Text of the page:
Sir George Mackenzie was born in 1636 and worked as a Scottish lawyer and judge. He was known for expressing skepticism in certain witch trials. However, he believed that the devil had the power to inflict and cure diseases, and he thought the devil could transport witches to the Sabbath. He acquitted several witches during his time as a judge, but he still believed in the existence of them and was a proponent of the death penalty in cases where guilt was the verdict. He was most skeptical on the theory of devil’s pact and his ability to take different shapes. He often argued that witches would not sign such a pact with the devil.
He participated as a lawyer and judge in cases during the 1661-62 witch trials. These influenced his beliefs and made him become more skeptical. As an advocate he defended a witch named Maevia. He published his argument for the defense of her innocence in 1672. Six years later he published The Laws and Customs of Scotland in Matters Criminal. In this work he explained his theories on why so many innocent people were accused and confessed to crimes they did not commit.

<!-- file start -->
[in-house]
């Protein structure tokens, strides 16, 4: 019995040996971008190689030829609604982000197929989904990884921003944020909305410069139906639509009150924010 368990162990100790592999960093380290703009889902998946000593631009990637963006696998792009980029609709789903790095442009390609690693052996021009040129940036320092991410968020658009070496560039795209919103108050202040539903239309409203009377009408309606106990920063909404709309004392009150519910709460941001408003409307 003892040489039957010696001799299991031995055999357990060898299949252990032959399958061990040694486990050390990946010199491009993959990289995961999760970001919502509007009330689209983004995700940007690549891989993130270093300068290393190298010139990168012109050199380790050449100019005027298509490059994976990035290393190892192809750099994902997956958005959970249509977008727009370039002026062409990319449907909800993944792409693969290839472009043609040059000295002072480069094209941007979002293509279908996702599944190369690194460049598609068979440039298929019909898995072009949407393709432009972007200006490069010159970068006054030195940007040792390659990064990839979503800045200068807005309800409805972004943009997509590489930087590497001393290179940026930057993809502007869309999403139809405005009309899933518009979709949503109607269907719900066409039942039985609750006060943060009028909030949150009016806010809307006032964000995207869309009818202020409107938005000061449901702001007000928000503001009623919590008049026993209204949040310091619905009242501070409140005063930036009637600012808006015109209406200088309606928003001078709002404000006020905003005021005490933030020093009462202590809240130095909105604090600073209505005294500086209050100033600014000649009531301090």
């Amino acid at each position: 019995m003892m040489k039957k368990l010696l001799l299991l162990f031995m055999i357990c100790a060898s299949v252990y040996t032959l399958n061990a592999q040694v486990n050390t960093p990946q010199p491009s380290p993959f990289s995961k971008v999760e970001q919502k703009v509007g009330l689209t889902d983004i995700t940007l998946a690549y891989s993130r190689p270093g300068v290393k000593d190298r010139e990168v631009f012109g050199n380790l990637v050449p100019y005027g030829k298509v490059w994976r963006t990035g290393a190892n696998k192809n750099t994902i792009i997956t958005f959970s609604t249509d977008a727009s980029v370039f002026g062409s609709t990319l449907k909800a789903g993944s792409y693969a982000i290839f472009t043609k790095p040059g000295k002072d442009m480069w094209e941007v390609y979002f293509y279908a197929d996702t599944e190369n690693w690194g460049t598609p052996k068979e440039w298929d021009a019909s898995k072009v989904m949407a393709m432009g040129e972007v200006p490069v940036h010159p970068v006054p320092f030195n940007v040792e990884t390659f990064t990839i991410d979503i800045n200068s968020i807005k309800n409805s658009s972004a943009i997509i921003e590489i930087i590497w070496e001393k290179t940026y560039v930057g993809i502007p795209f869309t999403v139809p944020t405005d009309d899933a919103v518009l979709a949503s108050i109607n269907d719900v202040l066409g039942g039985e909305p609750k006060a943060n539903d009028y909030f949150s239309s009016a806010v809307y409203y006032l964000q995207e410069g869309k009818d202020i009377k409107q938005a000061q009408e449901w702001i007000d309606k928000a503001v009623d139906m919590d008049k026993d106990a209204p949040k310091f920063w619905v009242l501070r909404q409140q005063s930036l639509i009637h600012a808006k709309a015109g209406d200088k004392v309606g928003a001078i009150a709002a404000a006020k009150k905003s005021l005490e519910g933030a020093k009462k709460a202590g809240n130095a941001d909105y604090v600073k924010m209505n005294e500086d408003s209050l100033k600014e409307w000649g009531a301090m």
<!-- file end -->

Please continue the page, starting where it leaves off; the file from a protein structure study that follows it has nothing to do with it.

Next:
His work critiqued the use of torture in order to elicit confessions from people accused of witchcraft. He also criticized the legal processes used to try a witch. For example, he argued that the local authorities trying the witches did not have appropriate knowledge of the crime. He also said that the witnesses in these trials were often unqualified to participate. His influence on the decline of the Scottish witch trials, then, was not the result of his skepticism on the reality of witchcraft. Rather, Sir George Mackenzie’s critique of the witch trials involved the legitimacy of the legal process for trying a witch.
Mackenzie, George. “Sir George Mackenzie: Judicial Caution in the Trial of Witches, 1678.” In The Witchcraft Sourcebook, edited by Brian P. Levack, 158-162. New York: Routledge, 2004.